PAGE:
Storyformed's Favorite Children’s Books by James Herriot


I was born in rural Iowa and spent many years growing up on a family farm, home to my parents, my sister, me, and a host of animal friends-- a dog named Spot, wild and free barn cats, (truly) free-range chickens, and a herd of Red Angus cattle. Although my surroundings were the Midwestern plains and not the Dales of England, I find myself at home in James Herriot’s stories about rural life in England. Herriot was a country veterinarian who lived through many quotidian days, but he remembered a myriad of moments where particular stories stayed in his memory for years to come. His stories are a feast set before us with rich language and descriptive images. Readers also receive the gift of learning about the geographical landscape of England and English farm life. Herriot’s most popular stories are included in a collection, James Herriot’s Treasury for Children which includes eight stories. I’m highlighting four of my favorites in this list!


Moses the Kitten

Of all Herriot’s stories, this might be my favorite! We find Herriot driving on a chilly day to a neighboring farm in his heaterless car. As he comes to the farm’s entrance, he notices a nearly lifeless black kitten along the roadside. Upon arriving at the farm, Herriot handed it over to the farmer’s wife. She brought the kitten back to life with the help of a kitchen fireside oven. (I wish I had one of these.) Noting his toughness and recalling his discovery among the rushes, the farmer’s wife decided to name him Moses. Ignoring his own mik bowl, Moses quickly adapted to farm life by settling in with Bertha, a sow, who had just had a litter of piglets. Moses quickly got comfortable in the pig pen, and snuggled right in with piglets to nurse. It was quite the sight! Herriot and the farmer and never seen anything like it! Even after the piglets were weaned, Moses spent most of his time with Bertha and never strayed far from ‘his first warm home.’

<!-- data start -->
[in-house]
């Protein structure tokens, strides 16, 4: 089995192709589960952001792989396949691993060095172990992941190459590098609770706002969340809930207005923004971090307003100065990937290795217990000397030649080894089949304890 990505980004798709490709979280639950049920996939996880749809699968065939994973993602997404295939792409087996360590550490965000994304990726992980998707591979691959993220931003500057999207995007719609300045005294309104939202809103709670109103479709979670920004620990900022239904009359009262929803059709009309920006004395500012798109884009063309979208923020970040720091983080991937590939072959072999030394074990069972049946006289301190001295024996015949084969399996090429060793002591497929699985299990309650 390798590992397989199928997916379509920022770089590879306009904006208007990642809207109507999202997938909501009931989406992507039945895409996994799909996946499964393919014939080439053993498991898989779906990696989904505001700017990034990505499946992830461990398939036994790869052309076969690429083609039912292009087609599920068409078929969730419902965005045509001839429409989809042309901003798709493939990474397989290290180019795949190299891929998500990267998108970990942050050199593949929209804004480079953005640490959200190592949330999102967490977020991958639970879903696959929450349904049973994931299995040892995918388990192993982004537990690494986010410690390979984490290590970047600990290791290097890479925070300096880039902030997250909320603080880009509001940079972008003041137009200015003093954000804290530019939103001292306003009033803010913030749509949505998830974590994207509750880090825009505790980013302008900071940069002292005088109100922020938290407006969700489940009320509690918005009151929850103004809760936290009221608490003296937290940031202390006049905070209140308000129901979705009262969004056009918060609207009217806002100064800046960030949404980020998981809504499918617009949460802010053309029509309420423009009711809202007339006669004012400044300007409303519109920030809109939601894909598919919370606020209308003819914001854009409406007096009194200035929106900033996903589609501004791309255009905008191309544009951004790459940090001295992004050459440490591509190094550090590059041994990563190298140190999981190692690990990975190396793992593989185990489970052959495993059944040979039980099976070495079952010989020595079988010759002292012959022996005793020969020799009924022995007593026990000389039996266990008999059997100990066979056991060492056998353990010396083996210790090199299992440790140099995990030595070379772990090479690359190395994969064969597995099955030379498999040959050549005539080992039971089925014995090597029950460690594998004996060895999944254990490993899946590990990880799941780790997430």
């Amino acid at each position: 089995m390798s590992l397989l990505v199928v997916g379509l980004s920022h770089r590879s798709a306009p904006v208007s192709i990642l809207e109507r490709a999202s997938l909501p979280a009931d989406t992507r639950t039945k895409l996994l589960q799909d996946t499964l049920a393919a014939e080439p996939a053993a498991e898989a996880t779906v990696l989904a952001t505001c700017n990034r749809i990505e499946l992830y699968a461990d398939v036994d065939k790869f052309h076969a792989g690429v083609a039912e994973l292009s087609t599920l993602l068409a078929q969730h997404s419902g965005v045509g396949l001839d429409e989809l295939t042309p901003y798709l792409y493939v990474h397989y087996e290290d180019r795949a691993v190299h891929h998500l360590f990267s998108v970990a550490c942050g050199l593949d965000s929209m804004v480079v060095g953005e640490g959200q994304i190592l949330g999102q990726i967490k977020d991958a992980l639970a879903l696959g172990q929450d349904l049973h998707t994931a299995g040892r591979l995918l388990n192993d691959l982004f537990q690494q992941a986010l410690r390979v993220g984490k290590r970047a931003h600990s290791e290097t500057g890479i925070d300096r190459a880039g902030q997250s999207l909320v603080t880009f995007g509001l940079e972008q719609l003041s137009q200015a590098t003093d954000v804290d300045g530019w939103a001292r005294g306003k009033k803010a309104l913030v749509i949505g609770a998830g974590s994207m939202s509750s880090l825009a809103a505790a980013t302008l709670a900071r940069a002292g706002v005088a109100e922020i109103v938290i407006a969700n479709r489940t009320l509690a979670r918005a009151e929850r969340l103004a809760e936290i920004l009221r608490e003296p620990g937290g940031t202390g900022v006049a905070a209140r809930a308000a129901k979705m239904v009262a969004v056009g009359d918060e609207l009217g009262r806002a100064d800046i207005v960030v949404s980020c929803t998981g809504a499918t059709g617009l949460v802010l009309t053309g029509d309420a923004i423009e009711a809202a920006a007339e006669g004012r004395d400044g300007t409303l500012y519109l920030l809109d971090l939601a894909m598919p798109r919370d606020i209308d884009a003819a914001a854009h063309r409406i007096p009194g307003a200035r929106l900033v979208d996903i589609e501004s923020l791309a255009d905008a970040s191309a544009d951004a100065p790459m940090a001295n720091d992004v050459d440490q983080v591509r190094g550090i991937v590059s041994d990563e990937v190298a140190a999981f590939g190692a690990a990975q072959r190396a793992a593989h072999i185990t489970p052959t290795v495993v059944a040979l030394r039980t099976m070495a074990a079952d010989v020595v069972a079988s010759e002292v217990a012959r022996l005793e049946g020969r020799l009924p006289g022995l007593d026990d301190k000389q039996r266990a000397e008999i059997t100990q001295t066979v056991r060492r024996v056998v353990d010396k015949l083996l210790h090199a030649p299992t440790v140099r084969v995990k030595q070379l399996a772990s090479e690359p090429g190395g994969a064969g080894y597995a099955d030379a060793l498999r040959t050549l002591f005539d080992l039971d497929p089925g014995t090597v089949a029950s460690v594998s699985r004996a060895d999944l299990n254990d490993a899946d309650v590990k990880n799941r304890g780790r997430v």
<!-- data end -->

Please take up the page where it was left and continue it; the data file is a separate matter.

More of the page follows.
Only One Woof

This charming and humorous book is well-loved among the Packiam children! Peter Barrett’s wonderful illustrations draw you in from the start. At the Wilkin farm, two sheepdog puppies, Gyp and Sweep, were going to be trained someday for the sheepdog trials. As the puppies grew, Mr. Wilkin made an interesting observation about Gyp. He never barked at all.  He was completely silent. The brothers were soon separated when Sweep was sold to a sheepdog trainer. Over a year later, the two brothers found themselves at the same dog racing trial, Sweep as a competitor and Gyp as an audience member. Near the end of the trial, Sweep accomplished the final task given by Mr. Wilkin. A ‘single loud bark’ came from Gyp. The Wilkin’s were astounded to hear a woof come from their dog whom had never made a single noise before. Gyp didn’t seem to notice he had done anything unusual and went on to play around with his brother as they once did. Herriot learned that Gyp never made a sound after that day. “Poor old lad, eight years and only one woof.”

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